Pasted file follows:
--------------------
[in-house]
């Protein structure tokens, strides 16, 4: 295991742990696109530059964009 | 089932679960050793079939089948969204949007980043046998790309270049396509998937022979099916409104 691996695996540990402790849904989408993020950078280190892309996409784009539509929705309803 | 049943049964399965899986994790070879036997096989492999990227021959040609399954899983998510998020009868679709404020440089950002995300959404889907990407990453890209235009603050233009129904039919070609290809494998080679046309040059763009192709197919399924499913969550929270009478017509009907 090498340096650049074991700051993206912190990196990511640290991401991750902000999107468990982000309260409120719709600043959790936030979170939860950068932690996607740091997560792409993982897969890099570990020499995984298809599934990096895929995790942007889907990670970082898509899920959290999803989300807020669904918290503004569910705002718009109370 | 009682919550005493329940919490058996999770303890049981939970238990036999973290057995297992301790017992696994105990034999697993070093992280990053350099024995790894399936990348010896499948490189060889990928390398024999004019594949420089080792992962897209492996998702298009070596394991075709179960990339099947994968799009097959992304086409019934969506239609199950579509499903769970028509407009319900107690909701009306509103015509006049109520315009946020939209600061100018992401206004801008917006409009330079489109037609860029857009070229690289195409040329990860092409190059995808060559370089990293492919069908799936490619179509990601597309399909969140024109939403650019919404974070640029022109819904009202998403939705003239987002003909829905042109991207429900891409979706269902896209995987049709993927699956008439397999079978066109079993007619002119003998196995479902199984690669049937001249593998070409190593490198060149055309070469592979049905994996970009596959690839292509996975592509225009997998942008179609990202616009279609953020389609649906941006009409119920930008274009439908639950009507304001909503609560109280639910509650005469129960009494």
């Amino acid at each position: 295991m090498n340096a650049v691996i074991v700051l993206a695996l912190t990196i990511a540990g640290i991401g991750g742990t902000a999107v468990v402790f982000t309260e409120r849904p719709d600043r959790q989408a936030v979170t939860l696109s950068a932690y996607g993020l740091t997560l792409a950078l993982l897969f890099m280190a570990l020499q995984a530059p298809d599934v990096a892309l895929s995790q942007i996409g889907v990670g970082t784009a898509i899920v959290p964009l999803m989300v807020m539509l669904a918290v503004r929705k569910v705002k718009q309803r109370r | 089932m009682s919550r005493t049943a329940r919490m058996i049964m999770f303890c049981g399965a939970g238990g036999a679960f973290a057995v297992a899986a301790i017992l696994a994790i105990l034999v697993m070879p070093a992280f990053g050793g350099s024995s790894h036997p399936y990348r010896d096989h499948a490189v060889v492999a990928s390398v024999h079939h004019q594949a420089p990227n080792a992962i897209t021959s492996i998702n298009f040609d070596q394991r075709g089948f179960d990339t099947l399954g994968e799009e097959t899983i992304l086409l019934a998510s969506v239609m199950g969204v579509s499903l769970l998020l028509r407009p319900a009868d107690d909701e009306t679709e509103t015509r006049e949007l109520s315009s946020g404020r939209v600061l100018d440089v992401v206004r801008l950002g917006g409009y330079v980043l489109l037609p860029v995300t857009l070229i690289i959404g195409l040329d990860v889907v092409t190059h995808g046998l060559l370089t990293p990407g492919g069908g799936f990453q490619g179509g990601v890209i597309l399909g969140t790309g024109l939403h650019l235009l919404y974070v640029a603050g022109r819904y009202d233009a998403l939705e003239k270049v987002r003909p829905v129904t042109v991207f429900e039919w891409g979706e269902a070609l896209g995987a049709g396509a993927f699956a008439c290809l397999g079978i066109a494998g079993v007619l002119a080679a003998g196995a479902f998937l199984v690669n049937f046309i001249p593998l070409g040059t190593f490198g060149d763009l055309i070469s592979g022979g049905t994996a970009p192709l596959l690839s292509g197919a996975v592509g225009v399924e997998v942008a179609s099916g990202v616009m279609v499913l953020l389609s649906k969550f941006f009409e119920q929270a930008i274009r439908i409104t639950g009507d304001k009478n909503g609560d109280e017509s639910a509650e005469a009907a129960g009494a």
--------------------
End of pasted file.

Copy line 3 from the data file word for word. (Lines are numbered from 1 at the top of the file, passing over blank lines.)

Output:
């Amino acid at each position: 295991m090498n340096a650049v691996i074991v700051l993206a695996l912190t990196i990511a540990g640290i991401g991750g742990t902000a999107v468990v402790f982000t309260e409120r849904p719709d600043r959790q989408a936030v979170t939860l696109s950068a932690y996607g993020l740091t997560l792409a950078l993982l897969f890099m280190a570990l020499q995984a530059p298809d599934v990096a892309l895929s995790q942007i996409g889907v990670g970082t784009a898509i899920v959290p964009l999803m989300v807020m539509l669904a918290v503004r929705k569910v705002k718009q309803r109370r | 089932m009682s919550r005493t049943a329940r919490m058996i049964m999770f303890c049981g399965a939970g238990g036999a679960f973290a057995v297992a899986a301790i017992l696994a994790i105990l034999v697993m070879p070093a992280f990053g050793g350099s024995s790894h036997p399936y990348r010896d096989h499948a490189v060889v492999a990928s390398v024999h079939h004019q594949a420089p990227n080792a992962i897209t021959s492996i998702n298009f040609d070596q394991r075709g089948f179960d990339t099947l399954g994968e799009e097959t899983i992304l086409l019934a998510s969506v239609m199950g969204v579509s499903l769970l998020l028509r407009p319900a009868d107690d909701e009306t679709e509103t015509r006049e949007l109520s315009s946020g404020r939209v600061l100018d440089v992401v206004r801008l950002g917006g409009y330079v980043l489109l037609p860029v995300t857009l070229i690289i959404g195409l040329d990860v889907v092409t190059h995808g046998l060559l370089t990293p990407g492919g069908g799936f990453q490619g179509g990601v890209i597309l399909g969140t790309g024109l939403h650019l235009l919404y974070v640029a603050g022109r819904y009202d233009a998403l939705e003239k270049v987002r003909p829905v129904t042109v991207f429900e039919w891409g979706e269902a070609l896209g995987a049709g396509a993927f699956a008439c290809l397999g079978i066109a494998g079993v007619l002119a080679a003998g196995a479902f998937l199984v690669n049937f046309i001249p593998l070409g040059t190593f490198g060149d763009l055309i070469s592979g022979g049905t994996a970009p192709l596959l690839s292509g197919a996975v592509g225009v399924e997998v942008a179609s099916g990202v616009m279609v499913l953020l389609s649906k969550f941006f009409e119920q929270a930008i274009r439908i409104t639950g009507d304001k009478n909503g609560d109280e017509s639910a509650e005469a009907a129960g009494a």